Since their reveal during Mark Rosewater’s San Diego ComicCon panel, Stickers have been a comically controversial topic. Some reservations are expected as one of Magic’s strangest new Eternal legal mechanics. However, it seems that players are still determined to complain no matter how often the mechanic is explained. This has left Magic’s Lead Designer, Mark Rosewater, answering no end of Sticker based questions over on Blogatog.
Azor Mark Rosewater, the Lawbringer
Due to the concerns over Stickers, it seems that not a day goes past when Mark Rosewater isn’t answering questions about the mechanic. Despite being asked countless times, we still see players lamenting the problems of putting Stickers on an opponent’s cards. Each time it’s asked, Rosewater wheels out the same tired response; “you can only Sticker the cards you own.” No matter how many times that is stated, however, players can’t seem to stop complaining.
Many of these complaints begrudge the very existence of Stickers, often wishing that they were a silver-bordered mechanic instead. For better or worse, the fact that Stickers are Eternal legal won’t be changing anytime soon. That hasn’t stopped players from concocting their own solutions, however. One such solution is the idea of “opt-out” mechanics, which would allow players to avoid some of Magic’s more controversial inclusions.
This suggestion was recently pitched to Mark Rosewater via Blogatog. However, Rosewater wasn’t having it. In a devastating and longwinded response, Rosewater detailed the fundamental problem with this approach and ultimately why it wouldn’t work. After emphatically stating that opt-in/opt-out “can’t work” Rosewater explained that the main problem with this approach is that it “presumes that players all want certain things, and are equally hesitant about the same things that they would prefer to opt-in to. But that’s not how the Magic audience actually functions.”
Rather than being a unified hivemind that unequivocally wants to be rid of Stickers, Rosewater knows that Magic’s community is made of unique individuals. This means that “each player has their own list of what they want in the game and what they don’t.” Since those lists are specific to each player, creating an all-encompassing inventory of opt-in or out mechanics would be a ridiculous task. Essentially, every mechanic in Magic would be featured on that opt-in or out list.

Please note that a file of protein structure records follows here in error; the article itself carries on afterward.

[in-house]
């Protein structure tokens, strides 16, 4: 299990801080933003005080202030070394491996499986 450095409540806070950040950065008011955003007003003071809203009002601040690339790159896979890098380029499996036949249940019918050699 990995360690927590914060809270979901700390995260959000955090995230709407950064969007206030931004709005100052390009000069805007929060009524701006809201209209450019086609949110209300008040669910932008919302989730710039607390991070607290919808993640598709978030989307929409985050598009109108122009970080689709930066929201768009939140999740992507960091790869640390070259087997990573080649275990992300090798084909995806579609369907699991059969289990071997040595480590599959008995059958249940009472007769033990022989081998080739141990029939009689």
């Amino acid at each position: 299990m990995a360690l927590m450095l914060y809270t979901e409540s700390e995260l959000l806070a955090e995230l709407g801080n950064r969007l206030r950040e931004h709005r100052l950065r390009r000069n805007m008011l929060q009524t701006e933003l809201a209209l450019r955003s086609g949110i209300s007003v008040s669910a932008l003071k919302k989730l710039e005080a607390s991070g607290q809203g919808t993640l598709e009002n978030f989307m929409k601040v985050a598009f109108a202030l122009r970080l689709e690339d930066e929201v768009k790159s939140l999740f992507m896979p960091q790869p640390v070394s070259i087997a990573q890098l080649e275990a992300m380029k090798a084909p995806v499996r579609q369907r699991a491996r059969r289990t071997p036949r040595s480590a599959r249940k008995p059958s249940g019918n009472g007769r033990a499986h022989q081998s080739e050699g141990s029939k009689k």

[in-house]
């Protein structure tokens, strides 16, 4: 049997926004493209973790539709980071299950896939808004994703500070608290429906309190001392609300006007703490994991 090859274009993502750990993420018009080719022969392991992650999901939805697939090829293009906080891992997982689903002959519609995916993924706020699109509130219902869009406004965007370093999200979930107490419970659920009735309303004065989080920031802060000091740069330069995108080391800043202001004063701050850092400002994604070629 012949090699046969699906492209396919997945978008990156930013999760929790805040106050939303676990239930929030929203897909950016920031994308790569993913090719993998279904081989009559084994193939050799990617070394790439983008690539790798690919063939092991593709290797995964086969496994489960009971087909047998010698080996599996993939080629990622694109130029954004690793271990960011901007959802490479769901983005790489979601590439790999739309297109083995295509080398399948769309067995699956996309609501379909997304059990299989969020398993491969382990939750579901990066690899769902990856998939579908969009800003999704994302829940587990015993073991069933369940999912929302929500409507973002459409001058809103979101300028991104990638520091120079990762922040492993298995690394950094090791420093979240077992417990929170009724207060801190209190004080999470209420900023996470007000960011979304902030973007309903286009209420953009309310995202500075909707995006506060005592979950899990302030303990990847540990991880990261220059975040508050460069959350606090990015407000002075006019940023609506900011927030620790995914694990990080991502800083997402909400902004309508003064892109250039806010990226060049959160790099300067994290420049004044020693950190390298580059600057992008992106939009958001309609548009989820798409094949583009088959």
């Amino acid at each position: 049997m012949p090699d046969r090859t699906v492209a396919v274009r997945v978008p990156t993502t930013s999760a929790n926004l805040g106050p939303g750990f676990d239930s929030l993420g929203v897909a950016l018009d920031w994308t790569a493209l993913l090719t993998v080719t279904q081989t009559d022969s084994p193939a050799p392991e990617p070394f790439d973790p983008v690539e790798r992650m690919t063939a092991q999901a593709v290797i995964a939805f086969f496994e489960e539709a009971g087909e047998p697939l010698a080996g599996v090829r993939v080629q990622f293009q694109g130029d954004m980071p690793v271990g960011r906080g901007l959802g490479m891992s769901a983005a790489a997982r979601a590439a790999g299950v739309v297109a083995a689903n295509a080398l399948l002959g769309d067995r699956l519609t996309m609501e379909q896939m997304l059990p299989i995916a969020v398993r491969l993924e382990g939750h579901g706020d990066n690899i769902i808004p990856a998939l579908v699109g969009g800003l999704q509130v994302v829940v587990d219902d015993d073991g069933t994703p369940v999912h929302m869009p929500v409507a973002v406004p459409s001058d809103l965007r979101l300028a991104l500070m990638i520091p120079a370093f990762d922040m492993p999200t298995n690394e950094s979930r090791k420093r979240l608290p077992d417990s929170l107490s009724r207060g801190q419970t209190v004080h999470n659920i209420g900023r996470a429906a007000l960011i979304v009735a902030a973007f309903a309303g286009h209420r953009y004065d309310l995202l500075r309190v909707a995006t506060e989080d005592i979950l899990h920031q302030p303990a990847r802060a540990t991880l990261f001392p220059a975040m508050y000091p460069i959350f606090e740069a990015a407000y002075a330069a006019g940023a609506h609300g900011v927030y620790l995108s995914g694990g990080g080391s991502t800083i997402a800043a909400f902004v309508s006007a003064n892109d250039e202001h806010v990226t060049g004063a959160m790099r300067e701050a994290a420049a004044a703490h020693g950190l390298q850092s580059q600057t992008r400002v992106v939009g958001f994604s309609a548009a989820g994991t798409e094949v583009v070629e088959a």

Demonstrating this point, Rosewater reeled off only some of the mechanics he’s had requests to remove as Magic’s Lead Designer. “Violent imagery, land destruction, black cards, fairy tale references, anything using counters, double-faced cards, counterspells, hybrid mana, outside play aids, stealing effects, humanoid animals, other IPs, discard, anything creating tokens, skeletons, cards that are humorous in nature, copying effects, anything “modern,” cards accessing cards outside the game/from the sideboard.” With so many simple mechanics on this list, we wouldn’t be surprised to learn that the complete list just had every mechanic in Magic on it.
Despite the shortcomings of a true opt-in or out list from Wizards, Magic already operates on a similar basis. After all, Magic is inherently a customizable game, which you decide how you want to play. “The key to our success is to offer lots of different things and let the audience pick and choose which parts they want to partake in,” Rosewater notes. While this freedom means you’ll occasionally play against something you don’t like, this shouldn’t be the end of the world. In Rosewater’s words, “you get to experience what makes other players happy. Maybe you’ll come to realize it’s not as bad as you imagined.”
Not Their Problem
As counterintuitive as it might seem, Rosewater attests that making an opt-in list to keep people safe isn’t Wizards’ problem. “It’s not our job to keep people from being exposed to things they hate, but others love,” Rosewater explained. “It’s our job to provide a wide range of gaming options and let the players sort out which pieces they want to interact with.”
Players have many easy solutions to keep themselves away from the super scary bad time mechanics. For example, players have control over which formats they play, where they play, and who they play with. To avoid Stickers or any other hated mechanic, players can easily ask their group not to use them. This is far easier than creating an entirely new format that avoids choice mechanics.
To end their post, Rosewater states, “‘please force players to have to ask my permission if they can play what they want to play’ is a recipe for disaster.”